Measuring a 'moving target' - designing evaluations for HCD programs: About the webinar

Human-centered design (HCD) is increasingly being used as a complementary approach to traditional global health methods to design or optimize innovative solutions due to its ability to bring new ideas to entrenched problems, integrate multiple stakeholder perspectives, and bring in a strong human lens among other advantages.

However these tools also present some challenges when applying conventional evaluation approaches. There is an inherent difficulty in designing an evaluation for a project rooted in HCD and AI approaches that continues to adapt and improve its interventions over its project lifecycle.

Addressing these gaps and creating more effective ways to evaluate programs that utilize HCD and other continuous program improvement tools can provide tremendous value in scaling up evidence-based user-centered approaches.

Join us for a panel discussion with speakers from A360, CyberRwanda, HCDExchange’s Measurement & Evaluation Working Group to unpack these unique challenges for measuring a moving target and how we might address them moving forward!

Date: Wednesday, April 13th
Time: 4:30PM EAT / 7PM IST / 1:30PM GMT / 9:30AM EST
Zoom link: Webinar Registration - Zoom

We are very excited to introduce our wonderful panel of speakers for today’s call!

Fifi Oluwatoyin Ogbondeminu, A360 Deputy Project Director, PSI

Fifi is a highly enthusiastic, self-motivated, and creative Public Health Specialist with over 15 years of successful leadership experience in developing and leading health programs. She has a strong track record in applying contextual and evidence-based approaches across a variety of health areas including Adolescent Sexual and Reproductive Health. She exhibits an incredible work ethics with a proven record of aligning diverse, multi-level teams with project mission and vision, while ensuring policy compliance. Fifi holds a bachelor’s degree in Pharmacy, master’s degrees in public health and Business Administration, a fellow of the West African College of Pharmacist and currently working on a Doctorate in Public Health. Before joining PSI as the Deputy Project Director, A360, she was the Project Director on the A360 Amplify project in Nigeria, where she worked with a multidisciplinary team to design replicable, cost effective and adaptive solutions that empowers both married and unmarried adolescent girls less than 20 years to improve their sexual and reproductive health outcomes. She also has in her portfolio several awards, accomplishments, and publications. Fifi enjoys sports and plays Tennis. She also loves reading detective and mystery novels and volunteers at her local church working with the teens.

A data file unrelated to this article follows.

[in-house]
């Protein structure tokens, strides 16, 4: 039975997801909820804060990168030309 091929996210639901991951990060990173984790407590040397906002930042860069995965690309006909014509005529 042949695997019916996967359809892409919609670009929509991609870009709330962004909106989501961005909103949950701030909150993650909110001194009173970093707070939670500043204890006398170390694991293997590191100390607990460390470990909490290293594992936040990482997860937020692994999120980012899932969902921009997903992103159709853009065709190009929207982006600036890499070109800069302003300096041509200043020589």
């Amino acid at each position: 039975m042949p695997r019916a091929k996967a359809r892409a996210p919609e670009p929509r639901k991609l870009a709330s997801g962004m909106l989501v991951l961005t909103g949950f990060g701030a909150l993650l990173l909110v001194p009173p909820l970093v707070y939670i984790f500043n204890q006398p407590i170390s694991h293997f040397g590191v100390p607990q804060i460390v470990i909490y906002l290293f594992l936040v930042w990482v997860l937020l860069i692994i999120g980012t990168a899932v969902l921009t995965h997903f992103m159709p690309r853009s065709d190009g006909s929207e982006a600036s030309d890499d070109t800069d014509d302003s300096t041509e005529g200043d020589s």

Matthew Wilson, A360 Project Director, PSI
Matthew is the Project Director for Adolescents 360, PSI’s flagship program for adolescent sexual and reproductive health and rights. Prior to joining the A360 team in late 2018, Matthew was a senior technical advisor for PSI’s sexual and reproductive health department. Before PSI, Matthew worked at Marie Stopes International (MSI) for eight years and in the child protection sector for five years. He has held a variety of field and HQ roles ranging from Country Director to Social Franchise Channel Director. Throughout his career in international development, he has managed grants and performance based contracts with budgets in excess of £90 million, working with donors such as DFID, USAID, EuropeAid, Unicef, UNHCR, Comic Relief and the Big Lottery Fund. Matthew holds a law degree from Durham University, a postgraduate diploma in management from Oxford University and a Masters degree in Development Management from the Open University.

Divya Datta, Director of Health Innovation, Vihara Innovation Network & Co-Chair of the Measurement & Evaluation Working Group at HCDExchange
Divya has more than a decade’s experience in investigating the human experience of disease, vulnerability, health and wellness as well as designing proven human centered solutions that help achieve better health in life stages of infancy, adolescence, motherhood and parenting. A specialist in human centered design and with work across 7 countries in the Global South, she is currently exploring last mile collaboration between system functionaries and citizens through participatory public health innovations to drive intractable health outcomes. Through her work approaches she intends to systematically dismantle dysfunctional, unfair and self-perpetuating structures of power within public health systems and place power to determine priorities and interventions to individuals and communities impacted by solutions.